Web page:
Wind farm approved for Lincolnshire fenland
One of the largest onshore wind farms in England has been approved for Lincolnshire.
Plans for 22 turbines at Heckington Fen near Sleaford have been approved by the Secretary of State for Energy, four years after the project was proposed.
The firm behind the scheme, Ecotricity, said it will produce enough energy each year to power almost 40,000 homes.
North Kesteven District Councillors objected to the plans because of concerns over noise and visual impact.
Ecotricity founder Dale Vince said: "It is very rewarding for everyone here at Ecotricity… it has been four years in planning and is a huge piece of work. It is great to have it upheld by the Secretary of State."
He said the farm will not have a huge visual impact.
"Even on a flat landscape - once you get say five kilometres away, you will find even a hedge or tree will obscure the view," Mr Vince said.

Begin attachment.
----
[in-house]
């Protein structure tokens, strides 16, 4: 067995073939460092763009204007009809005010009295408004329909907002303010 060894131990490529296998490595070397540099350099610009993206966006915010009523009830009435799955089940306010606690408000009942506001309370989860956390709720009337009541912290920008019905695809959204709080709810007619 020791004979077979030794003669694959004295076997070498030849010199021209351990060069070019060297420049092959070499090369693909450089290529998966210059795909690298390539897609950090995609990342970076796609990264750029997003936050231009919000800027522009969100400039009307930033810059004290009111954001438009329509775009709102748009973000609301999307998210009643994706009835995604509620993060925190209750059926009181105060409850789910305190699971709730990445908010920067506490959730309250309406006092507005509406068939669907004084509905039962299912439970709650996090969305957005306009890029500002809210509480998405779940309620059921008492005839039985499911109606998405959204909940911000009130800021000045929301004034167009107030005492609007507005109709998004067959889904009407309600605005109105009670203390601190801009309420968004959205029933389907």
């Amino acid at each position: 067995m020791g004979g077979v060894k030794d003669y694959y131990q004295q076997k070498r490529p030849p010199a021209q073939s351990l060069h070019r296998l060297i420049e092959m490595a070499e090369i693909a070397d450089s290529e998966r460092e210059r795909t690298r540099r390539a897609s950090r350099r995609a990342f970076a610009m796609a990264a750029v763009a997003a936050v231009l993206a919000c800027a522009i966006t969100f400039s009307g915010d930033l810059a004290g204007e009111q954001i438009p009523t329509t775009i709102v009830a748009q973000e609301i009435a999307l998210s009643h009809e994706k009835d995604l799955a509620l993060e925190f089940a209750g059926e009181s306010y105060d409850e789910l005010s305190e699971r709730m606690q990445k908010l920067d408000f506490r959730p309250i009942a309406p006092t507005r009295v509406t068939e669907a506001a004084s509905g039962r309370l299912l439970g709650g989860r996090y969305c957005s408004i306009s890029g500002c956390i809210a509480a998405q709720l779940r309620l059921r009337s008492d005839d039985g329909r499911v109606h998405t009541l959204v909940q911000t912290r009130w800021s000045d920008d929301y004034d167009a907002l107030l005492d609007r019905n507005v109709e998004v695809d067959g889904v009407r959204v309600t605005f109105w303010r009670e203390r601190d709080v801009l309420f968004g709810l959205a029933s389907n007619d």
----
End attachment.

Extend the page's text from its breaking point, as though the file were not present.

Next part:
Although planning officers recommended the wind farm should be approved, district councillors voted against the application in January 2012.
They said they were concerned about its effect on the fenland landscape, increased traffic and the loss of prime agricultural land.
Mr Vince said: "We had no objections from any of the statutory consultees such as English Heritage, RSPB or Natural England.
"That's quite rare and a sign of what a strong project this is."
But the leader of Lincolnshire County Council, Martin Hill, said many local people will be disappointed, and it was vital the number of wind farms was kept under control.
"I think one of the issues is that there is already a wind farm at Bicker which, although it is in a different local council area, is pretty close to Heckington.
"So there is an issue that the county council has got where we are not saying no to every wind farm but there is an issue where we need to be looking at a cumulative effect because we don't want a forest of them."